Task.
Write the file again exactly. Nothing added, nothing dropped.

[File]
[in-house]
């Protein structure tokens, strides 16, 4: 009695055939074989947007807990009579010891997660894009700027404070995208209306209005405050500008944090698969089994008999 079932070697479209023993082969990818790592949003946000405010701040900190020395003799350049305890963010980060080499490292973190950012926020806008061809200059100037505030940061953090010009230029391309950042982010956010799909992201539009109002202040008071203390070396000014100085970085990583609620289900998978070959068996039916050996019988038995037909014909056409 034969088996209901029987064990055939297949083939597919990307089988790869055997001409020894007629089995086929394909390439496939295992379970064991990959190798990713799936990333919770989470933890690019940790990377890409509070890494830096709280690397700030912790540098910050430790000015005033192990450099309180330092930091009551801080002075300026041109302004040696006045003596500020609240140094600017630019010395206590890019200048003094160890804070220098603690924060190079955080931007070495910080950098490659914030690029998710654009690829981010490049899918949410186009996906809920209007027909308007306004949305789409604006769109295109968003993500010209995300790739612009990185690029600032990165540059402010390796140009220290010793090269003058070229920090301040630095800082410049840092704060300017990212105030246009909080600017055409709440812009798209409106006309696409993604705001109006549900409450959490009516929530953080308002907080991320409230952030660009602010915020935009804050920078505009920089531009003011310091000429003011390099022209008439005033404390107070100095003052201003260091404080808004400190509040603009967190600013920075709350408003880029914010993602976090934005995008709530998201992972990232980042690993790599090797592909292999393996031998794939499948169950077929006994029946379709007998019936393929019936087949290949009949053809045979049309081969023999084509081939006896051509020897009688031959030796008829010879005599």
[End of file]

[in-house]
């Protein structure tokens, strides 16, 4: 009695055939074989947007807990009579010891997660894009700027404070995208209306209005405050500008944090698969089994008999 079932070697479209023993082969990818790592949003946000405010701040900190020395003799350049305890963010980060080499490292973190950012926020806008061809200059100037505030940061953090010009230029391309950042982010956010799909992201539009109002202040008071203390070396000014100085970085990583609620289900998978070959068996039916050996019988038995037909014909056409 034969088996209901029987064990055939297949083939597919990307089988790869055997001409020894007629089995086929394909390439496939295992379970064991990959190798990713799936990333919770989470933890690019940790990377890409509070890494830096709280690397700030912790540098910050430790000015005033192990450099309180330092930091009551801080002075300026041109302004040696006045003596500020609240140094600017630019010395206590890019200048003094160890804070220098603690924060190079955080931007070495910080950098490659914030690029998710654009690829981010490049899918949410186009996906809920209007027909308007306004949305789409604006769109295109968003993500010209995300790739612009990185690029600032990165540059402010390796140009220290010793090269003058070229920090301040630095800082410049840092704060300017990212105030246009909080600017055409709440812009798209409106006309696409993604705001109006549900409450959490009516929530953080308002907080991320409230952030660009602010915020935009804050920078505009920089531009003011310091000429003011390099022209008439005033404390107070100095003052201003260091404080808004400190509040603009967190600013920075709350408003880029914010993602976090934005995008709530998201992972990232980042690993790599090797592909292999393996031998794939499948169950077929006994029946379709007998019936393929019936087949290949009949053809045979049309081969023999084509081939006896051509020897009688031959030796008829010879005599």